Art / Photography / Graphics
More info. More info. More Banksy on streetartutopia.com. More info. More 3D on streetartutopia.com.
Thirty five years ago I had yet to be born, but artist Scott Weaver had already begun work on this insanely complex kinetic sculpture, Rolling through the Bay, that he continues to modify and expand even today. The elaborate sculpture is comprised of multiple “tours” that move pingpong balls through neighborhoods, historical locations, and iconic symbols of San Francisco, all recreated with a little glue, some toothpicks, and an incredible amount of ingenuity. He admits in the video that there are several toothpick sculptures even larger than his, but none has the unique kinetic components he’s constructed. Via his website Weaver estimates he’s spent over 3,000 hours on the project, and the toothpicks have been sourced from around the world: I have used different brands of toothpicks depending on what I am building. I also have many friends and family members that collect toothpicks in their travels for me.
Paul Cadden's painstaking portraits look like they were taken by a camera They say the camera never lies - but these images prove you can't believe everything you see as they are not photos at all. Instead they are amazingly highly detailed pencil drawings, the work of Scottish artist Paul Cadden. Every hair, wrinkle and bead of water in these images has been drawn by hand, mainly with a pencil, in a pain-staking process which takes up to six weeks to produce a single picture. The poster size pieces on A1 (80cm x 60cm) or A0 (1.2m x 80cm) paper sell for up to £5,000 each. Hyper-real pencil drawings look just like photos - Mirror Online
Whenever I take road trips, I often notice the hulking shreds of stripped semi tires laying around, and I’ve always thought two things: one, they look almost organic- like they’re actually the carcasses of some prehistoric animal that blundered its way onto the highway, and two- that that animal must have been damn ugly. But when I saw a tire sculpture by Yong Ho Ji the other day, I realized I was pretty wrong about the hideous part. He reassembles strips of old tires with resins and screws into gorgeous creatures with predatory stances and sinuous movement.
Many people doesn’t know, and didn’t even heard about these famous abandoned places. Many of these places are really something amazing, but they are also really sad when you take a closer look at them. On the folowing list, you can see abandoned planes, abandoned ships, as well as the abandoned houses, and so many other things, that are really amazing and magnificent. So, check out these amazing abandoned places photos. 1.
A lifetime is not enough to see what nature has to offer and all its beauties, along with its weirdness at times. There’s always something new happening in the world that people can hardly explain and sometimes mysteries are never solved. Pxleyes presents a stunning showcase of 40 images dedicated to the spectacular nature events from all over the world: a show of natural lights and colors, impressive rocky mountains and structures, tons of beautiful blue eyes and many other interesting elements, some almost unheard of. All images show only NATURAL elements, non altered by human hand or post editing software! It is all genuine and happening somewhere in the world. This might help in picking the next vacation destination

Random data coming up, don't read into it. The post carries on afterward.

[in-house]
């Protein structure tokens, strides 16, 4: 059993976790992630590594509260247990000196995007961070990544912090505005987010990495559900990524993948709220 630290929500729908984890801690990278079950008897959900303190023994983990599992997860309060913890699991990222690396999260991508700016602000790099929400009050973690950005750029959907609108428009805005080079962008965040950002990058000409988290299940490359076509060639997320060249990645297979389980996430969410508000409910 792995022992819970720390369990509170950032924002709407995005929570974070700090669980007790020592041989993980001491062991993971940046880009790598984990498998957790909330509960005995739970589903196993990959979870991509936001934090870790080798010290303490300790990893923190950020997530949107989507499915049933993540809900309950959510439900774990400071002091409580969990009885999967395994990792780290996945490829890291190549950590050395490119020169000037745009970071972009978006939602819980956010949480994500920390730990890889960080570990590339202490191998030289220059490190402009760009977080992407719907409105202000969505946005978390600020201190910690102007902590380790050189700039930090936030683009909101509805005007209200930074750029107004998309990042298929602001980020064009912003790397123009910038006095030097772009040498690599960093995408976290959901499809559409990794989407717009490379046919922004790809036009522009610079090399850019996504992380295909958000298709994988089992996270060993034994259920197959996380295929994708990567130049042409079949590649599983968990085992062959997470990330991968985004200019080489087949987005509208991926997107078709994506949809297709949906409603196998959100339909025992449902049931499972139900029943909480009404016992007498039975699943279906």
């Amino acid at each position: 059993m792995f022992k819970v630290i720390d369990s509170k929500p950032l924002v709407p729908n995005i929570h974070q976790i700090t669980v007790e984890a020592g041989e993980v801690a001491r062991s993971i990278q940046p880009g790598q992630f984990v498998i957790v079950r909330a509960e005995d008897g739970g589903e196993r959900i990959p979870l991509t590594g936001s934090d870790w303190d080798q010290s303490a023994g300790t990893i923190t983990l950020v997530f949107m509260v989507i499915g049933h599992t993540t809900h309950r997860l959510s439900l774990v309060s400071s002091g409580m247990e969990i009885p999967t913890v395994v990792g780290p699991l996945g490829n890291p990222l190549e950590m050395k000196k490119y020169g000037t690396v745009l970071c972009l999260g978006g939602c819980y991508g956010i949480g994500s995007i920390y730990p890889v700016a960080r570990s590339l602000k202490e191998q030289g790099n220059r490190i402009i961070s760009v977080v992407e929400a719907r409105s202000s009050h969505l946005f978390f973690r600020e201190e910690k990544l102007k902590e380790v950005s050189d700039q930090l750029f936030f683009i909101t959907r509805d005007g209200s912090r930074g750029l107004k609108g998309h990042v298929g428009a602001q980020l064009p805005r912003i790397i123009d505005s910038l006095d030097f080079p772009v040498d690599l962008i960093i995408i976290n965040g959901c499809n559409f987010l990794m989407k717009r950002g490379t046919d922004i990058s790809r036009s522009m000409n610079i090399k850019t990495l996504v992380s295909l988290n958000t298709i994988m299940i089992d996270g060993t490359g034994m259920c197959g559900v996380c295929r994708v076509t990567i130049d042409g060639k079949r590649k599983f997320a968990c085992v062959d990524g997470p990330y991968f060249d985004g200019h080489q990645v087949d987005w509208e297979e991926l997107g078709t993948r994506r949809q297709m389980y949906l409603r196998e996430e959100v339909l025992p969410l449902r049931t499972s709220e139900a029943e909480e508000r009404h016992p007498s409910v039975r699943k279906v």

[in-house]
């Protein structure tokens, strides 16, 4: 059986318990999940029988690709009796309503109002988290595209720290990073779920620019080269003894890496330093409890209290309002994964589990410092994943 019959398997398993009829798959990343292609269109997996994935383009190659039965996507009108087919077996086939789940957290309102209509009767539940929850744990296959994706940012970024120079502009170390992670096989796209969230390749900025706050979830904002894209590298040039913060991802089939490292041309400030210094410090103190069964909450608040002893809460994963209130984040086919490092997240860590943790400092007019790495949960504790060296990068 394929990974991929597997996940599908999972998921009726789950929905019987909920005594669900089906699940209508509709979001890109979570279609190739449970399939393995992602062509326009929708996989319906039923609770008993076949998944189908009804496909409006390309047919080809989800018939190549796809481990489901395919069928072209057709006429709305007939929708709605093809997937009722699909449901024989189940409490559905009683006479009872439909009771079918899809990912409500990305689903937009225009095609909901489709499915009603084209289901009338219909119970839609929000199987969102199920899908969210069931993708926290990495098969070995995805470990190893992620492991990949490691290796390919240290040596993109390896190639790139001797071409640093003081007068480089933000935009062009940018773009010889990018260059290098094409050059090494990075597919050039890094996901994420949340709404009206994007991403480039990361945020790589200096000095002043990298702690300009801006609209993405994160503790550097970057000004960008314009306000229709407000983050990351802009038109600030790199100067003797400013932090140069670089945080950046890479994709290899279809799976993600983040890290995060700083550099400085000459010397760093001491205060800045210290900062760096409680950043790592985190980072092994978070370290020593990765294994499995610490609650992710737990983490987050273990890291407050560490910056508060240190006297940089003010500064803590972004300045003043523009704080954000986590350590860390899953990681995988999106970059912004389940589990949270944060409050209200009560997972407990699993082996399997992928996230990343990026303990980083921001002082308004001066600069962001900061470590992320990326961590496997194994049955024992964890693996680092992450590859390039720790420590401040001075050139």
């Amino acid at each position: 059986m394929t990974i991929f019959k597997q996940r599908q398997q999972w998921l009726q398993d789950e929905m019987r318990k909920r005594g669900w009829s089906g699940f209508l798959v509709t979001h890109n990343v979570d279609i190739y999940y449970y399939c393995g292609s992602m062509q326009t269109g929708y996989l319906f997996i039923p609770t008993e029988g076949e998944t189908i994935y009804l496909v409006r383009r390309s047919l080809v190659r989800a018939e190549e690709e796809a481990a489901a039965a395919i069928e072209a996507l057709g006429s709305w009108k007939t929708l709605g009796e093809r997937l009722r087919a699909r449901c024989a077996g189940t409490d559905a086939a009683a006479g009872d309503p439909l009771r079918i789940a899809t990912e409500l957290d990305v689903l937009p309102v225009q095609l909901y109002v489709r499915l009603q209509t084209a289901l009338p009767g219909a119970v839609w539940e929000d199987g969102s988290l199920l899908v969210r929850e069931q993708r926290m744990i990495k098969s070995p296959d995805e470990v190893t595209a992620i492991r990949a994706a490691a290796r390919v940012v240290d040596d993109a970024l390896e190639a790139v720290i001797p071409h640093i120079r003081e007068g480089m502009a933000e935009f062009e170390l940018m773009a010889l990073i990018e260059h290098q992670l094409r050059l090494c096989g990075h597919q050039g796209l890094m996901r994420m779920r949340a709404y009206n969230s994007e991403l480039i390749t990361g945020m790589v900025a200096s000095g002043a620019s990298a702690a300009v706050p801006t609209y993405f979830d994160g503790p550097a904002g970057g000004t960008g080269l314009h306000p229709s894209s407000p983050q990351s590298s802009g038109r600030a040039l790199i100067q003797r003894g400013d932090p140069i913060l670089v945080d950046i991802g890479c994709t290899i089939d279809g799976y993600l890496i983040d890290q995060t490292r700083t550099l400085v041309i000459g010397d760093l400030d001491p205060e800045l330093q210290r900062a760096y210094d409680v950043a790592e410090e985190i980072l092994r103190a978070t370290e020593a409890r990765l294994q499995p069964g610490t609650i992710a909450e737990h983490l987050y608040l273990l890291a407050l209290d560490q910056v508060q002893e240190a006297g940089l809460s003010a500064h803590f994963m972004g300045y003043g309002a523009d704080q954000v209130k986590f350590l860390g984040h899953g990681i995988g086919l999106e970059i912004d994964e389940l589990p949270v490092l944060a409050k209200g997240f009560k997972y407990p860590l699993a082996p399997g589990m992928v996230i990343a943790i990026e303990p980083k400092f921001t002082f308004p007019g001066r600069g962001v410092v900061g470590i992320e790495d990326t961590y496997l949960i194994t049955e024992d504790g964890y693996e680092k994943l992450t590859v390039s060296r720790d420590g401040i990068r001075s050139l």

A supercell thunderstorm rolls across the Montana prairie at sunset. (Photo and caption by Sean Heavey) Salvation. Appreciate life to save the world.
Plitvice Paradise : Plitvicka Jezera, Croatia
Great news today: we will start a series of showcases that are meant to make the jaws drop! Here’s the first one of the series: none of the 50 photos are photoshopped, to emphasize the natural beauty and the professionalism of the photographers. 50 scenes that cannot be seen in the daily life, 50 jewels of the photographic art! If you want to see more, also checkout: 50 More Photos That Will Blow Your Mind Landslide Hall Clouds on Fire
Justin Lane / Getty Images Robert Peraza, who lost his son Robert David Peraza in 9/11, pauses at his son’s name at the North Pool of the 9/11 Memorial. Kyodo / Reuters
What is important to you 2011 After Candy Chang lost someone she loved, she went through a long period of grief and depression. With time she felt gratitude for the time they had together and eventually she found clarity in her life by contemplating death so much.
Amazing Scanning Electron Microscope Photos All these pictures are from the book 'Microcosmos,' created by Brandon Brill from London. This book includes many scanning electron microscope (SEM) images of insects, humanbody parts and household items. These are the most amazing images of what is too small tosee with the naked eye. 2-2-11 An ant, Formica fusca, holding a microchip
Julian Beever's pavement drawings